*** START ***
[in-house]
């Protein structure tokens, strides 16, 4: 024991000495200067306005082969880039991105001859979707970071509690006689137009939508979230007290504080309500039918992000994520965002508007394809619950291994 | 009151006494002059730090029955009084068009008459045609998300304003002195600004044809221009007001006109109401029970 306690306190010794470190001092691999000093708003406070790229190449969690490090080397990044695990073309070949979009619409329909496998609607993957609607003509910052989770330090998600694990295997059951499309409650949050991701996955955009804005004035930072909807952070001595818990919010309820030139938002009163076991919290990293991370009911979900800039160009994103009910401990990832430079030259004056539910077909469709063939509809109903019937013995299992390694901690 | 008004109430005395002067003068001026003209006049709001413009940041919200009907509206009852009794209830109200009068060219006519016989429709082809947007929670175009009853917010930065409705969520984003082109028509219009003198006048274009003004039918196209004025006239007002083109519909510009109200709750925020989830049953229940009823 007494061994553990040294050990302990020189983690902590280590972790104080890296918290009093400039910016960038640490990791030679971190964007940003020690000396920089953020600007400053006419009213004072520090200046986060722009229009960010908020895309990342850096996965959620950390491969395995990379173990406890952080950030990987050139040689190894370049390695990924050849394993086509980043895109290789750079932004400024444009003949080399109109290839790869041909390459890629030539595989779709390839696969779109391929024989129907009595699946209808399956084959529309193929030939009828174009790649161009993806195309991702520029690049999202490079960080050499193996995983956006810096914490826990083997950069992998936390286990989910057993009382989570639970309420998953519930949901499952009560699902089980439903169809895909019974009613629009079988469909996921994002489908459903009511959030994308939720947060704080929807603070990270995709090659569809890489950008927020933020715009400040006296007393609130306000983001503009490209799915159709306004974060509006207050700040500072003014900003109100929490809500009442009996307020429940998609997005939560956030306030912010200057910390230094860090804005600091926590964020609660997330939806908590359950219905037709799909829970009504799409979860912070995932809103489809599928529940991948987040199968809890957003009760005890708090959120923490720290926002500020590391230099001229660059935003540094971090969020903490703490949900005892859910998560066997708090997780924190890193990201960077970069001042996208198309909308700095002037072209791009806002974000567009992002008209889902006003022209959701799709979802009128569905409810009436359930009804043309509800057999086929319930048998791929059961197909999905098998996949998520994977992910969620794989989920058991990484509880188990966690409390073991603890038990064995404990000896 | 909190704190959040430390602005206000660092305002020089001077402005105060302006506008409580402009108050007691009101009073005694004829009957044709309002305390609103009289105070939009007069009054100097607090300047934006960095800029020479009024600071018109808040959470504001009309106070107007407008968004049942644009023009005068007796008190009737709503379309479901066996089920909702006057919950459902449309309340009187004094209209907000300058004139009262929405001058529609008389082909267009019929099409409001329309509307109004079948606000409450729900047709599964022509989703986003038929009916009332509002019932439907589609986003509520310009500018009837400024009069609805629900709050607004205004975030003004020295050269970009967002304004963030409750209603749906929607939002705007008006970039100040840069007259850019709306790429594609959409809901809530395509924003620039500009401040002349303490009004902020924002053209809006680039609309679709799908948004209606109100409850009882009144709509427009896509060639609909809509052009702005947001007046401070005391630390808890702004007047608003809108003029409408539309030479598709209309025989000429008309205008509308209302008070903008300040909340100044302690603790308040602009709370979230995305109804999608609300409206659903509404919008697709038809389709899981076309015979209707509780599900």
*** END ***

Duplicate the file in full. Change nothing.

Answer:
[in-house]
């Protein structure tokens, strides 16, 4: 024991000495200067306005082969880039991105001859979707970071509690006689137009939508979230007290504080309500039918992000994520965002508007394809619950291994 | 009151006494002059730090029955009084068009008459045609998300304003002195600004044809221009007001006109109401029970 306690306190010794470190001092691999000093708003406070790229190449969690490090080397990044695990073309070949979009619409329909496998609607993957609607003509910052989770330090998600694990295997059951499309409650949050991701996955955009804005004035930072909807952070001595818990919010309820030139938002009163076991919290990293991370009911979900800039160009994103009910401990990832430079030259004056539910077909469709063939509809109903019937013995299992390694901690 | 008004109430005395002067003068001026003209006049709001413009940041919200009907509206009852009794209830109200009068060219006519016989429709082809947007929670175009009853917010930065409705969520984003082109028509219009003198006048274009003004039918196209004025006239007002083109519909510009109200709750925020989830049953229940009823 007494061994553990040294050990302990020189983690902590280590972790104080890296918290009093400039910016960038640490990791030679971190964007940003020690000396920089953020600007400053006419009213004072520090200046986060722009229009960010908020895309990342850096996965959620950390491969395995990379173990406890952080950030990987050139040689190894370049390695990924050849394993086509980043895109290789750079932004400024444009003949080399109109290839790869041909390459890629030539595989779709390839696969779109391929024989129907009595699946209808399956084959529309193929030939009828174009790649161009993806195309991702520029690049999202490079960080050499193996995983956006810096914490826990083997950069992998936390286990989910057993009382989570639970309420998953519930949901499952009560699902089980439903169809895909019974009613629009079988469909996921994002489908459903009511959030994308939720947060704080929807603070990270995709090659569809890489950008927020933020715009400040006296007393609130306000983001503009490209799915159709306004974060509006207050700040500072003014900003109100929490809500009442009996307020429940998609997005939560956030306030912010200057910390230094860090804005600091926590964020609660997330939806908590359950219905037709799909829970009504799409979860912070995932809103489809599928529940991948987040199968809890957003009760005890708090959120923490720290926002500020590391230099001229660059935003540094971090969020903490703490949900005892859910998560066997708090997780924190890193990201960077970069001042996208198309909308700095002037072209791009806002974000567009992002008209889902006003022209959701799709979802009128569905409810009436359930009804043309509800057999086929319930048998791929059961197909999905098998996949998520994977992910969620794989989920058991990484509880188990966690409390073991603890038990064995404990000896 | 909190704190959040430390602005206000660092305002020089001077402005105060302006506008409580402009108050007691009101009073005694004829009957044709309002305390609103009289105070939009007069009054100097607090300047934006960095800029020479009024600071018109808040959470504001009309106070107007407008968004049942644009023009005068007796008190009737709503379309479901066996089920909702006057919950459902449309309340009187004094209209907000300058004139009262929405001058529609008389082909267009019929099409409001329309509307109004079948606000409450729900047709599964022509989703986003038929009916009332509002019932439907589609986003509520310009500018009837400024009069609805629900709050607004205004975030003004020295050269970009967002304004963030409750209603749906929607939002705007008006970039100040840069007259850019709306790429594609959409809901809530395509924003620039500009401040002349303490009004902020924002053209809006680039609309679709799908948004209606109100409850009882009144709509427009896509060639609909809509052009702005947001007046401070005391630390808890702004007047608003809108003029409408539309030479598709209309025989000429008309205008509308209302008070903008300040909340100044302690603790308040602009709370979230995305109804999608609300409206659903509404919008697709038809389709899981076309015979209707509780599900």